Wednesday, October 1, 2014

"My father used to sit and read the dictionary by the hour."

My father used to sit and read the dictionary by the hour. As a boy I could never understand it, but I do now. He was one of the original subscribers of the Standard Dictionary, paying five dollars in advance and when it was impossible to publish at that price sending in the second five. As I say, he used to read it by the hour. I never learned the dia-critical marking, new style, and have always stuck to a Webster. In college days my roommate talked me into buying a Standard. This I did, floundered around with the pronunciation and wished I had a Webster. At the same time the president of our college, Woodrow Wilson, had bought a Webster. This he did not like, wanting a Standard. He mentioned the fact one day in a preceptorial division and I offered to exchange. We made an even trade, as I remember. This was in 1908. I have often wondered if his war speeches were abetted by my dictionary. His, I used, up ‘til 1918 when it was stolen out of my study. I hope the appropriator found Mr. Wilson’s name in it, ‘though I doubt if that was the reason it was taken. For a long time I have coveted the Oxford Dictionary, the big one, but the price was prohibitive. When in came down to within my reach I happened to read Billy Phelps who says it’s pedantic for an individual to want it so I have up my ambition and not very long ago became the proud possessor of the Shorter Oxford English Dictionary, known in England as the S.O.E.D. I am sure that if my father had had this he would have read nothing else, for the history of each word is traced, and dated. So many many words came into the language, I find in the decade following 1600. This, however, is more or less of a teaser. Someday I am going to have the big one. This just starts you off on a hunt, and then you go to the library to look up the full genealogy of your word. Today, I wrote an appreciative review of a friend’s book, saying something like this—“He weighs with a just balance. It is in the main however, Troy rather than avoirdupois,” thinking that I had paid him a fine compliment indicating the scrupulous discerning quality of his observation. I turned up Troy, however, in the Oxford and found to my consternation, having mailed my manuscript, something like this—B. fig. In allusion to the pound Troy being less than the pound avoirdupois 1599, “There was Cresid and Nell was avoirdupois 1599.” My friend wrote back in high dudgeon that I had done despite to his volume. Why the magazine editor didn’t catch it I do not know, apparently he was no wiser than I.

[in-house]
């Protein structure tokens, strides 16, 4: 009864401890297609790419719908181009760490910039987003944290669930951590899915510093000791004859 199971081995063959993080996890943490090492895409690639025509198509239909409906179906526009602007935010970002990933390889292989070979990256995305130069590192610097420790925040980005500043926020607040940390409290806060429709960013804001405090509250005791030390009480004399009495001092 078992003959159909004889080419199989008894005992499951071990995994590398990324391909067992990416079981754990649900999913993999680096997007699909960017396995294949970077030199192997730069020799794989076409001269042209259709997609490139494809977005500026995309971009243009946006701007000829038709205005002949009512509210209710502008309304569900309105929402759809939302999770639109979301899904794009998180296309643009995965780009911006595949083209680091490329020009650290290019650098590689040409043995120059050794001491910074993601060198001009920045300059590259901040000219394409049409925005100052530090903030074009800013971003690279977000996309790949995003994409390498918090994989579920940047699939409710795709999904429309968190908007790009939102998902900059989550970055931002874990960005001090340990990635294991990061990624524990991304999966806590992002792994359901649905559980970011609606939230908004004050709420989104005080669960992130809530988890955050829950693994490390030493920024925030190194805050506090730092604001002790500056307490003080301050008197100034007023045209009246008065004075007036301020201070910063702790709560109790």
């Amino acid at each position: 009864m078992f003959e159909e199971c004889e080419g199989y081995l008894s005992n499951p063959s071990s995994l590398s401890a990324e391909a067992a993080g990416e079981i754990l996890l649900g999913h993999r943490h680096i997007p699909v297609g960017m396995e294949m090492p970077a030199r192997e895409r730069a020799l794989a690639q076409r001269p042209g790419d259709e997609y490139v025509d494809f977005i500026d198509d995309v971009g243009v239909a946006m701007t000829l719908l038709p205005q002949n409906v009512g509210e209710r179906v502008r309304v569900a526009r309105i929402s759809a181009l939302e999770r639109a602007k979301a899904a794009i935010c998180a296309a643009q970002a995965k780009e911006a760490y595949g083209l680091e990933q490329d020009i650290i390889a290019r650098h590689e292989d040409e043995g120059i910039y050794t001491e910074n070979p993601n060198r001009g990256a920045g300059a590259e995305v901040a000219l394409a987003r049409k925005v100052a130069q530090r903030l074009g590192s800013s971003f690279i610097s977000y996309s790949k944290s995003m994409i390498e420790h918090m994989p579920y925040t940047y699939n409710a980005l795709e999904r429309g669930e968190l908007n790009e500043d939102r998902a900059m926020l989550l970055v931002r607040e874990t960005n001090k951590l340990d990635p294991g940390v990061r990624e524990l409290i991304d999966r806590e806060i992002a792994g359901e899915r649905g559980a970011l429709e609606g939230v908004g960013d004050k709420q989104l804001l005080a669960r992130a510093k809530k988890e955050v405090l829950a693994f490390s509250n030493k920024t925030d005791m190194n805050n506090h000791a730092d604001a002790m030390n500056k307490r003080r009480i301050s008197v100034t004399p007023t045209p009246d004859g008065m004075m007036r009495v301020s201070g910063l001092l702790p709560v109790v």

--Jesse Halsey

No comments: